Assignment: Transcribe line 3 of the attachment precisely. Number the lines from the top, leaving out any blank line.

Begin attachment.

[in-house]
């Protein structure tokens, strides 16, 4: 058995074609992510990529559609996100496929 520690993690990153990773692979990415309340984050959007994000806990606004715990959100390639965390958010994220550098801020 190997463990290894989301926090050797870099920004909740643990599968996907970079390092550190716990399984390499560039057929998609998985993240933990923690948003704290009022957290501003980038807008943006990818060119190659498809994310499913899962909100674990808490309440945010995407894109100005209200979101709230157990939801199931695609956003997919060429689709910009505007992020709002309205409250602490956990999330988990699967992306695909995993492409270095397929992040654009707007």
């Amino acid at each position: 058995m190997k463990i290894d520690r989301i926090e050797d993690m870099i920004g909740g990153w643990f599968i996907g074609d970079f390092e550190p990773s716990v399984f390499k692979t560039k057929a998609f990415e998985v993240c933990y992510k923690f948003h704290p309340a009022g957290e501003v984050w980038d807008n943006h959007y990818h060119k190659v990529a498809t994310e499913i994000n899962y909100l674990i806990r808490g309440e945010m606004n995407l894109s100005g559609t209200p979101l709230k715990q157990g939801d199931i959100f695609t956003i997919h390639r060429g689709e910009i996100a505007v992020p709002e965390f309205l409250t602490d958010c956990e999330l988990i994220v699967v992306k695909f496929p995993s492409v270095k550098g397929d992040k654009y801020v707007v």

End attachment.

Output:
């Amino acid at each position: 058995m190997k463990i290894d520690r989301i926090e050797d993690m870099i920004g909740g990153w643990f599968i996907g074609d970079f390092e550190p990773s716990v399984f390499k692979t560039k057929a998609f990415e998985v993240c933990y992510k923690f948003h704290p309340a009022g957290e501003v984050w980038d807008n943006h959007y990818h060119k190659v990529a498809t994310e499913i994000n899962y909100l674990i806990r808490g309440e945010m606004n995407l894109s100005g559609t209200p979101l709230k715990q157990g939801d199931i959100f695609t956003i997919h390639r060429g689709e910009i996100a505007v992020p709002e965390f309205l409250t602490d958010c956990e999330l988990i994220v699967v992306k695909f496929p995993s492409v270095k550098g397929d992040k654009y801020v707007v």